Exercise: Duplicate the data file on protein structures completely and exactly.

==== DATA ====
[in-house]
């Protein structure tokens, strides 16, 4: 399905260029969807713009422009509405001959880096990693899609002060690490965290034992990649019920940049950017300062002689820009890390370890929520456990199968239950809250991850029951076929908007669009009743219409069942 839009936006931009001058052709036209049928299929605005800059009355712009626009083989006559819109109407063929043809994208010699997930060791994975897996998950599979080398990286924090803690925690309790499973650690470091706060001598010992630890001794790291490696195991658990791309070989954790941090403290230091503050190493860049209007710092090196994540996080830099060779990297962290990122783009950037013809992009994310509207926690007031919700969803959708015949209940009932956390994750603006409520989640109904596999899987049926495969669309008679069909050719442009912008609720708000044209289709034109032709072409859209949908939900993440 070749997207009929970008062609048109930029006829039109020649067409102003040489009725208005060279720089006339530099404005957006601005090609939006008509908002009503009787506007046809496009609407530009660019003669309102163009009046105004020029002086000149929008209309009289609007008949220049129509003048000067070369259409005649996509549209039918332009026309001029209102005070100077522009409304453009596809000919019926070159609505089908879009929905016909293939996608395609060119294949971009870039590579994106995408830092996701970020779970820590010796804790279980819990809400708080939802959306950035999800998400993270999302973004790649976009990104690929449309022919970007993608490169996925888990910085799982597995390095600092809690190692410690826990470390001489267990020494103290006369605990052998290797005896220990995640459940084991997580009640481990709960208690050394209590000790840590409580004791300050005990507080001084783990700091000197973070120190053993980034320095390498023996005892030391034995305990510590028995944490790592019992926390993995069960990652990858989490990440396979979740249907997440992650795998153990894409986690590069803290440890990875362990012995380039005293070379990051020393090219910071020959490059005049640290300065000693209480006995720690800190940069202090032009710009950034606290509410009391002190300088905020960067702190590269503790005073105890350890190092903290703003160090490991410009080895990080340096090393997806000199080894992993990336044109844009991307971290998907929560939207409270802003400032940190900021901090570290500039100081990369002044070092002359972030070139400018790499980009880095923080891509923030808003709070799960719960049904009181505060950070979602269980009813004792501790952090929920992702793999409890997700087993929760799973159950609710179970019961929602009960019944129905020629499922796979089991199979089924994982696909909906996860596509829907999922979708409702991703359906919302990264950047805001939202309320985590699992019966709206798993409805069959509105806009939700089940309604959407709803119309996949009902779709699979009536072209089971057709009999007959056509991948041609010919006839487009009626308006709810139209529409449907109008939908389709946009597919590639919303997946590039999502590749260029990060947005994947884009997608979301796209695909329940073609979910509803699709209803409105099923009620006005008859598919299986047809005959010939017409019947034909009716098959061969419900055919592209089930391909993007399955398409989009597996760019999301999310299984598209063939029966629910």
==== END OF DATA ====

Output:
[in-house]
């Protein structure tokens, strides 16, 4: 399905260029969807713009422009509405001959880096990693899609002060690490965290034992990649019920940049950017300062002689820009890390370890929520456990199968239950809250991850029951076929908007669009009743219409069942 839009936006931009001058052709036209049928299929605005800059009355712009626009083989006559819109109407063929043809994208010699997930060791994975897996998950599979080398990286924090803690925690309790499973650690470091706060001598010992630890001794790291490696195991658990791309070989954790941090403290230091503050190493860049209007710092090196994540996080830099060779990297962290990122783009950037013809992009994310509207926690007031919700969803959708015949209940009932956390994750603006409520989640109904596999899987049926495969669309008679069909050719442009912008609720708000044209289709034109032709072409859209949908939900993440 070749997207009929970008062609048109930029006829039109020649067409102003040489009725208005060279720089006339530099404005957006601005090609939006008509908002009503009787506007046809496009609407530009660019003669309102163009009046105004020029002086000149929008209309009289609007008949220049129509003048000067070369259409005649996509549209039918332009026309001029209102005070100077522009409304453009596809000919019926070159609505089908879009929905016909293939996608395609060119294949971009870039590579994106995408830092996701970020779970820590010796804790279980819990809400708080939802959306950035999800998400993270999302973004790649976009990104690929449309022919970007993608490169996925888990910085799982597995390095600092809690190692410690826990470390001489267990020494103290006369605990052998290797005896220990995640459940084991997580009640481990709960208690050394209590000790840590409580004791300050005990507080001084783990700091000197973070120190053993980034320095390498023996005892030391034995305990510590028995944490790592019992926390993995069960990652990858989490990440396979979740249907997440992650795998153990894409986690590069803290440890990875362990012995380039005293070379990051020393090219910071020959490059005049640290300065000693209480006995720690800190940069202090032009710009950034606290509410009391002190300088905020960067702190590269503790005073105890350890190092903290703003160090490991410009080895990080340096090393997806000199080894992993990336044109844009991307971290998907929560939207409270802003400032940190900021901090570290500039100081990369002044070092002359972030070139400018790499980009880095923080891509923030808003709070799960719960049904009181505060950070979602269980009813004792501790952090929920992702793999409890997700087993929760799973159950609710179970019961929602009960019944129905020629499922796979089991199979089924994982696909909906996860596509829907999922979708409702991703359906919302990264950047805001939202309320985590699992019966709206798993409805069959509105806009939700089940309604959407709803119309996949009902779709699979009536072209089971057709009999007959056509991948041609010919006839487009009626308006709810139209529409449907109008939908389709946009597919590639919303997946590039999502590749260029990060947005994947884009997608979301796209695909329940073609979910509803699709209803409105099923009620006005008859598919299986047809005959010939017409019947034909009716098959061969419900055919592209089930391909993007399955398409989009597996760019999301999310299984598209063939029966629910």